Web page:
One of the mysteries of the English language finally explained.
A small stream, especially one that flows intermittently or seasonally.
brook, rivulet, rill, runnel, streamlet, freshetView synonyms
- ‘I-I-I don't get you, he says thickly, in a stuttered upper-pitch that probably succeeds in shaving a bourne of phlegm off his wind-pipe.’
- ‘One of the many good touches in this book is its linguistic bent, as in the explanation of tilth and bourn, farming terms carried as baggage to the American Utopia.’
- ‘But it seems likely that all sorcery will vanish with the bourns.’
- ‘The bourns are its arteries.’
Middle English: southern English variant of burn.
1A limit or boundary.
limit, end, edge, side, farthest point, boundary, border, frontier, boundary line, bound, bounding line, partition line, demarcation line, end point, cut-off point, terminationView synonyms
- ‘These spaces of dispersion are marked with bourns which disappear amid the fields of scree as stones.’
- ‘In works such as these, the paint-splattered canvases, which suggest the wilder bourns of Abstract Expressionism, are subjected to all manner of indignities.’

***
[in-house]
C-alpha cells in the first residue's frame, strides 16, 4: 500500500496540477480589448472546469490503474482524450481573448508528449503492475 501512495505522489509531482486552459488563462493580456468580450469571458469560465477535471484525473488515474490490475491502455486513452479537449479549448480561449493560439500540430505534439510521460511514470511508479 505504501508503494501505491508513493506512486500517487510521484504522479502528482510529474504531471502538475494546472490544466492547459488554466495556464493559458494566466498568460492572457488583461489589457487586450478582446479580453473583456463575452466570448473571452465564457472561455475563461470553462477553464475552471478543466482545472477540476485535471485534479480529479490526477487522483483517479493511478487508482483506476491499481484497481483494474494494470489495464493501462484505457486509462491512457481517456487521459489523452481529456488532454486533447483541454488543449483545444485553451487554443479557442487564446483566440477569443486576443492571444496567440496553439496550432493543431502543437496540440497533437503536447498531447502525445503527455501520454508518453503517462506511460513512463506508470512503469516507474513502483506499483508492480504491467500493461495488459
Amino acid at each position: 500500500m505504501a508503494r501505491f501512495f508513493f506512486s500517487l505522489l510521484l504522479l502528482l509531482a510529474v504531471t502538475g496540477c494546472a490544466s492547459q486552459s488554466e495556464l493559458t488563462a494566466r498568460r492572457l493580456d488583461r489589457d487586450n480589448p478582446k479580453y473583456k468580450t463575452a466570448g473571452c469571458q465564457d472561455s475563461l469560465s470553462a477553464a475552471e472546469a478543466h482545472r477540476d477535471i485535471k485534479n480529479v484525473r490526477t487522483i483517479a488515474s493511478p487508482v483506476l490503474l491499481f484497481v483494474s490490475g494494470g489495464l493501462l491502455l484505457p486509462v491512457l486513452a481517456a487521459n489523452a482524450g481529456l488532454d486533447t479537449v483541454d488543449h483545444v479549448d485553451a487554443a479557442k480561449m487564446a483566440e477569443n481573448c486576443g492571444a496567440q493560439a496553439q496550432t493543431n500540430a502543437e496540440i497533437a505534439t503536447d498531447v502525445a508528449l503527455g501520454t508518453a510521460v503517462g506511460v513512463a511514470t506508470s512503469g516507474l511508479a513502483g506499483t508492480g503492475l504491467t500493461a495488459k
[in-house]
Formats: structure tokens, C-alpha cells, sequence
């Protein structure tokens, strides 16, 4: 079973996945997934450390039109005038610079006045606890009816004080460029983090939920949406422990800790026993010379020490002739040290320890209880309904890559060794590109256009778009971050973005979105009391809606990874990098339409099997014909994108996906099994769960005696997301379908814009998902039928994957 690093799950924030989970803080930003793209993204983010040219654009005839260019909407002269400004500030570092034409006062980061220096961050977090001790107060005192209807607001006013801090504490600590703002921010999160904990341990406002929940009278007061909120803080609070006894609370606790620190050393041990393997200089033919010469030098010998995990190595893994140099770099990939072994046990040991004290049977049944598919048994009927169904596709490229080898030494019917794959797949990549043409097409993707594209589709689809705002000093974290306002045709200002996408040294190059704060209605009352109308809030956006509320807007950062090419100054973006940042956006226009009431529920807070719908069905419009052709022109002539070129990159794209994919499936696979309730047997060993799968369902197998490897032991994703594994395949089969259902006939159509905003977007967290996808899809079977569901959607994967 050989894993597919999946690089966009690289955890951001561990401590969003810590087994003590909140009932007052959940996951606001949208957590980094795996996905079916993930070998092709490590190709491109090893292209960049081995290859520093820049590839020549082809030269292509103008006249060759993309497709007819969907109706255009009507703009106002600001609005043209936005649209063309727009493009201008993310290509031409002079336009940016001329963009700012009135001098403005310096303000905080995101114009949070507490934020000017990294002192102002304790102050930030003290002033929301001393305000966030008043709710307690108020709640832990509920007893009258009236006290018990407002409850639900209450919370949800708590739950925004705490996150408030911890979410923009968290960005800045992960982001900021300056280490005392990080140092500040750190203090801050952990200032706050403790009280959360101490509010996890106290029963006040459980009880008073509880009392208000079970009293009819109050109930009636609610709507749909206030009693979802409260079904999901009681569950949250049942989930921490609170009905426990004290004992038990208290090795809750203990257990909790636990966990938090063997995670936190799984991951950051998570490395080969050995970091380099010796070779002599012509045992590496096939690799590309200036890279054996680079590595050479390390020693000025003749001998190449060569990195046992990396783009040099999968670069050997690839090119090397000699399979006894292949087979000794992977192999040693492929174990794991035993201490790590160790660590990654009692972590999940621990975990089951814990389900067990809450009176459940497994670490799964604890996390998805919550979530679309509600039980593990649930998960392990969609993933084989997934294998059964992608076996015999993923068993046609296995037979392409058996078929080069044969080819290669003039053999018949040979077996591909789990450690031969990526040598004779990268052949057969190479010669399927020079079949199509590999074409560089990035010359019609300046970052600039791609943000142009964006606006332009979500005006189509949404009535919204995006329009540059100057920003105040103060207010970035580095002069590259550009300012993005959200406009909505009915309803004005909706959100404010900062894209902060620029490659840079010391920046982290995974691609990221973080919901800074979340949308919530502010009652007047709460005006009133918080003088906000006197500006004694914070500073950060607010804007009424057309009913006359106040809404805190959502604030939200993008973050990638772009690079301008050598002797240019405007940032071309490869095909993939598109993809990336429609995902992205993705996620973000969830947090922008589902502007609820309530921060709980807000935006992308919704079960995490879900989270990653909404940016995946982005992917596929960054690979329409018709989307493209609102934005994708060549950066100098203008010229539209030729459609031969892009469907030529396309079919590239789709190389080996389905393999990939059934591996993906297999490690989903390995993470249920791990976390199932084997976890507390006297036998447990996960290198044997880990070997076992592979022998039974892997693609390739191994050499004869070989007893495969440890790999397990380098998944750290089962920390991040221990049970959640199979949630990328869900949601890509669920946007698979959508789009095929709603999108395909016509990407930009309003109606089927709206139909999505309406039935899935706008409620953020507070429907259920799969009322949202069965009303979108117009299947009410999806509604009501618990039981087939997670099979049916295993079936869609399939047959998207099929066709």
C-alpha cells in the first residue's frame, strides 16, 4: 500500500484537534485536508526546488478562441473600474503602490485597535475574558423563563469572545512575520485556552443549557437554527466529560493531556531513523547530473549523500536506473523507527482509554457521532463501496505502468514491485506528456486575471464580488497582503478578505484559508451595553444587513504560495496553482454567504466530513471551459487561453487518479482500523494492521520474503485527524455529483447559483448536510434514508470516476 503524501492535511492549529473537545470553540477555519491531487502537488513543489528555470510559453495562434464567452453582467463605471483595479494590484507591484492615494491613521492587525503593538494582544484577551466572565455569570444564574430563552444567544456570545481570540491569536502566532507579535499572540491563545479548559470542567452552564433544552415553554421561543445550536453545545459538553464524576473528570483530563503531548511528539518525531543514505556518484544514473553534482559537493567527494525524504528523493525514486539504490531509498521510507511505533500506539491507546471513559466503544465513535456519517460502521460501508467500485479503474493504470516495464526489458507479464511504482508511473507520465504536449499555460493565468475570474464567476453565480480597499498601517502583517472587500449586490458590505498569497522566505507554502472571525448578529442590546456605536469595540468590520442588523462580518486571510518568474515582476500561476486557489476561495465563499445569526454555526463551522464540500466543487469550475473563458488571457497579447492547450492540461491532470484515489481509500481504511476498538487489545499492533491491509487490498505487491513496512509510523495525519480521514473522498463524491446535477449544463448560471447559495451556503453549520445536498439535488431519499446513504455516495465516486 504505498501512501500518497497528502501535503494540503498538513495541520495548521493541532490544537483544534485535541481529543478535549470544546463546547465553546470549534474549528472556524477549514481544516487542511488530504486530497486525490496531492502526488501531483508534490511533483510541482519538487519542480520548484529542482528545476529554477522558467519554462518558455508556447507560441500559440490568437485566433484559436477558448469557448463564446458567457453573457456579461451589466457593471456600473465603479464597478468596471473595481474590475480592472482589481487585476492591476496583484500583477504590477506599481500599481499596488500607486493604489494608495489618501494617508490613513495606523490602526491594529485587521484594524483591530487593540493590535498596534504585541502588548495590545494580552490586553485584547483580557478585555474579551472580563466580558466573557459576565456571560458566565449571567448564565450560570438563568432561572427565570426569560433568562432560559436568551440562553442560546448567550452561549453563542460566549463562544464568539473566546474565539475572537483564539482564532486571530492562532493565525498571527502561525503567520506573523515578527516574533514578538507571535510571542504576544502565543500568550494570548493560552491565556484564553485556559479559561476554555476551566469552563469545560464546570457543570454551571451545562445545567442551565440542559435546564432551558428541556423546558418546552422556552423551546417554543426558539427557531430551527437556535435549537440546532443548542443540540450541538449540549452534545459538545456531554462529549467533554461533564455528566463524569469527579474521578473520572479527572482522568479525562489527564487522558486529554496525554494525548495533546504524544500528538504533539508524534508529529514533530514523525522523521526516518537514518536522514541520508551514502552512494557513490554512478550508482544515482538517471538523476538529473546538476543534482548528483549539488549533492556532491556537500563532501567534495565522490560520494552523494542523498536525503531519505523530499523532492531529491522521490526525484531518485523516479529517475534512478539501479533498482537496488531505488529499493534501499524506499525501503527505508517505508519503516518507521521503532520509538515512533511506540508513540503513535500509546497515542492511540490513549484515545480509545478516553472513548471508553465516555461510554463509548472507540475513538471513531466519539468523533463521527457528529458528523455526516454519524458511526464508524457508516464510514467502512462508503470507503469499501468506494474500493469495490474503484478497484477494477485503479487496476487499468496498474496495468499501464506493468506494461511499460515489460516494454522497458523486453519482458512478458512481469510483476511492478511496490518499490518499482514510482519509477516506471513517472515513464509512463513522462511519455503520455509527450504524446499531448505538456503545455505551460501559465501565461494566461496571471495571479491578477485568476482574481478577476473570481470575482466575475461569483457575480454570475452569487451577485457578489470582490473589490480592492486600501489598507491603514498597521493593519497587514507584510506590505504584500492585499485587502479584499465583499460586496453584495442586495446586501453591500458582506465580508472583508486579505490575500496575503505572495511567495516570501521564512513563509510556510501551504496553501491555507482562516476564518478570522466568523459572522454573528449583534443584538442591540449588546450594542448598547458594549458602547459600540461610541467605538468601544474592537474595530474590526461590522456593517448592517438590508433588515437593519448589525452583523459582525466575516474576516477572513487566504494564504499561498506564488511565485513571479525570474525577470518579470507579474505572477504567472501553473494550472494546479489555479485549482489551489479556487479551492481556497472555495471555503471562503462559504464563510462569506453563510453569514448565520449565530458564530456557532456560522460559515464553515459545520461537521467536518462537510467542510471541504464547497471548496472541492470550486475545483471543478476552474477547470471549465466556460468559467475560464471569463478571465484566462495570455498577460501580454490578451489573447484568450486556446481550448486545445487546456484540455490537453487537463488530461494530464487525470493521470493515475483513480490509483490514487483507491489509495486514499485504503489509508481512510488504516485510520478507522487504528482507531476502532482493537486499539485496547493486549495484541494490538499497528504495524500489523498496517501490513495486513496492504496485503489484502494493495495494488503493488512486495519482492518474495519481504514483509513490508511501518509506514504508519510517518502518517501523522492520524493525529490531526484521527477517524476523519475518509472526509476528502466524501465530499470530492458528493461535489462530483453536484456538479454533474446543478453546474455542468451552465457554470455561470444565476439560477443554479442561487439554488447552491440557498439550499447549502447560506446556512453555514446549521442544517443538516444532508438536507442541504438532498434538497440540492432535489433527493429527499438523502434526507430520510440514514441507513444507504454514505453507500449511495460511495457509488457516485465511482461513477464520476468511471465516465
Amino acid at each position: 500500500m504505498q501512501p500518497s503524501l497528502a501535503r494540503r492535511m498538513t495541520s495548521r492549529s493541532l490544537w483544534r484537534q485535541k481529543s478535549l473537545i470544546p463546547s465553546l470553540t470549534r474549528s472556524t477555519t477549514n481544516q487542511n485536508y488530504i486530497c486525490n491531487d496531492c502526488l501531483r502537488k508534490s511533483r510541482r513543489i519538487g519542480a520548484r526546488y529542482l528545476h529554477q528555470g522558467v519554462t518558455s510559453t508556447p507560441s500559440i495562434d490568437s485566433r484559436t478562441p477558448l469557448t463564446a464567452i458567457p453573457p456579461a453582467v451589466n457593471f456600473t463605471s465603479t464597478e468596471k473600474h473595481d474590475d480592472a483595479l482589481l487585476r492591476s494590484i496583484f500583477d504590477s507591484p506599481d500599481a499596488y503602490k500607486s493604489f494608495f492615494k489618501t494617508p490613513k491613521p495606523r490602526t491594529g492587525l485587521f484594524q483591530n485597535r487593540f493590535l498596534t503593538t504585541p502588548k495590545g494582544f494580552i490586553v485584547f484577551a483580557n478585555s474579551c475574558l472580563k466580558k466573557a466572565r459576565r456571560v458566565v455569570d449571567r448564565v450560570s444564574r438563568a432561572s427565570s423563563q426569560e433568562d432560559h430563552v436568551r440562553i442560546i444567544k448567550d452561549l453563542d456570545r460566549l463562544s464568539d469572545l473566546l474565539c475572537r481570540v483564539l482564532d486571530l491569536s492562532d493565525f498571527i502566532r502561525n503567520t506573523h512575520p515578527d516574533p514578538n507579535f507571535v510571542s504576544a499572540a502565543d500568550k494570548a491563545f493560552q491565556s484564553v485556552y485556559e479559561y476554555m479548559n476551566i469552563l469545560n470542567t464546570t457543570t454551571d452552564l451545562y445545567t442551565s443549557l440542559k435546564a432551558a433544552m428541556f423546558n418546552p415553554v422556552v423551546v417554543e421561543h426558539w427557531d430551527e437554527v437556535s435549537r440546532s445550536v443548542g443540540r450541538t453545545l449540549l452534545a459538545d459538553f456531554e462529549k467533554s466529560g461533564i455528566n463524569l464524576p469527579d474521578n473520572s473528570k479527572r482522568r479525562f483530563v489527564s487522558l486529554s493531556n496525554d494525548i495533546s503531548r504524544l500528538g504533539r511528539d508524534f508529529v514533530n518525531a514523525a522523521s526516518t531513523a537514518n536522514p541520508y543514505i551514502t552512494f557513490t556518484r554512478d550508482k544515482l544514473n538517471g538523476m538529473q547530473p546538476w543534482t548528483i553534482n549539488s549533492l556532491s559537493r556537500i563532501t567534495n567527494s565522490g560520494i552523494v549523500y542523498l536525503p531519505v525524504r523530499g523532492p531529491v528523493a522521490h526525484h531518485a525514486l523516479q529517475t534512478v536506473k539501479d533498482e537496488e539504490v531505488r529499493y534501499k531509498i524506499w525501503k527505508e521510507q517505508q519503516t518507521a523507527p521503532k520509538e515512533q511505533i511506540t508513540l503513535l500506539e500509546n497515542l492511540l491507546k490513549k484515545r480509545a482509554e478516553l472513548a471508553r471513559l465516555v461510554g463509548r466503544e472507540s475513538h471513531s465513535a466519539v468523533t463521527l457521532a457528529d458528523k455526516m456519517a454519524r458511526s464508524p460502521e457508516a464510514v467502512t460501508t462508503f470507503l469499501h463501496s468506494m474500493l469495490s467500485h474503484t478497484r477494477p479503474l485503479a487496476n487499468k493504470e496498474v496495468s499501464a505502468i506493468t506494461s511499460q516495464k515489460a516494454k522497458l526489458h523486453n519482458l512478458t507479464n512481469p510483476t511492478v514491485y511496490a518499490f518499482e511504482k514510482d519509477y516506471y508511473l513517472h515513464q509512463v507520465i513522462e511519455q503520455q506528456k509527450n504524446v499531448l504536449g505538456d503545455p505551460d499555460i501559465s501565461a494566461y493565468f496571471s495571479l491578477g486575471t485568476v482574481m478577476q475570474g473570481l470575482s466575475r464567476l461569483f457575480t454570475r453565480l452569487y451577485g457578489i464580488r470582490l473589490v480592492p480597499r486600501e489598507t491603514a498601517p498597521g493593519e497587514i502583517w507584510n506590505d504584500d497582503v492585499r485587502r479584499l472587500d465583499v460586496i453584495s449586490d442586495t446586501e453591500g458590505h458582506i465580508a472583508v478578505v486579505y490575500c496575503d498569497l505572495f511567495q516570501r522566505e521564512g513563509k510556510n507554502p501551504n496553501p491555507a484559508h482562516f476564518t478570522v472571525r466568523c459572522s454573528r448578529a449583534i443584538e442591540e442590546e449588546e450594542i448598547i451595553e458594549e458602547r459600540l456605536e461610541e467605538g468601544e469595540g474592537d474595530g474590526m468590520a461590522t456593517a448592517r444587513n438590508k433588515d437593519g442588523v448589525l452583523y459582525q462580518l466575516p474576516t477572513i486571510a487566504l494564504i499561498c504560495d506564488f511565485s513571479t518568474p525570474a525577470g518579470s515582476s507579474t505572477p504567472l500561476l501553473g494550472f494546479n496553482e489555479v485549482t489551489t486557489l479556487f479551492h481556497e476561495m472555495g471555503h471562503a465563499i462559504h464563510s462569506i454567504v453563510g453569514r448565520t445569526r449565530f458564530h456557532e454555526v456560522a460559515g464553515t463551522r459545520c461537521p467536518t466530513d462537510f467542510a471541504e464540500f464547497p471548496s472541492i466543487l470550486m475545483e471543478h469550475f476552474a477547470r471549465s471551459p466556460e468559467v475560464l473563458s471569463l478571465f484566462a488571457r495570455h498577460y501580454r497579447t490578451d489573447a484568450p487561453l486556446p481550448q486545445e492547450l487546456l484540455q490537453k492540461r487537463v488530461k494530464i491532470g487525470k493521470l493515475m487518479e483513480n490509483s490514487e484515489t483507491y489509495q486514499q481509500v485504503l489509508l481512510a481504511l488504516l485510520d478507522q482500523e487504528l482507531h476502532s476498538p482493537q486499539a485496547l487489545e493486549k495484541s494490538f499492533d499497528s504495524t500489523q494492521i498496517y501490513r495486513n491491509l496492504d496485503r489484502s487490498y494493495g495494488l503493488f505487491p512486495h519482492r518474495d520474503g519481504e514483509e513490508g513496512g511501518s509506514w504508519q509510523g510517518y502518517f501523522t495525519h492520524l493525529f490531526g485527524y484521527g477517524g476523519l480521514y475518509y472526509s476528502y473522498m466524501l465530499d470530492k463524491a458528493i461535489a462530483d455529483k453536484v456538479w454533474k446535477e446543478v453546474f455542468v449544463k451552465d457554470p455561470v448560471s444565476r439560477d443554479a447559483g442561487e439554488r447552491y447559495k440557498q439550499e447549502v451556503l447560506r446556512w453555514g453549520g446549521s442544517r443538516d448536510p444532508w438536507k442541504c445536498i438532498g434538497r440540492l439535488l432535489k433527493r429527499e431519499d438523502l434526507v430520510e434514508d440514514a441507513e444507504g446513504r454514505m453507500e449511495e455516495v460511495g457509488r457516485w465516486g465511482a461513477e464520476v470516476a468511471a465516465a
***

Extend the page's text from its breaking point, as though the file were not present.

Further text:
- 1.1 A goal or destination.
- ‘Travellers from distant bournes report that this is less of a problem in Fargo, North Dakota, but round here the sensibilities of Iranian hairdressers and Sri Lankan taxi drivers are gravely considered.’
- ‘Northern Afghanistan was to these Assyrian kings the dumping ground for unconsidered numbers of slaves; a bourn from which no captive ever returned.’
- ‘It's quite hard to say, ‘The undiscover'd country from whose bourn no traveller returns’ when your mum has just died. ‘If it be not now yet it will come.’
- ‘Many more men were taken ‘to that bourne from whence no traveller [sic] returns.’’
- ‘In the most important soliloquy in the play, Hamlet allegedly says: ‘But that the dread of something after death / The undiscovered country, from whose bourn / No traveller returns, troubles the will.’’
Early 16th century (denoting a boundary of a field): from French borne, from Old French bodne (see bound).
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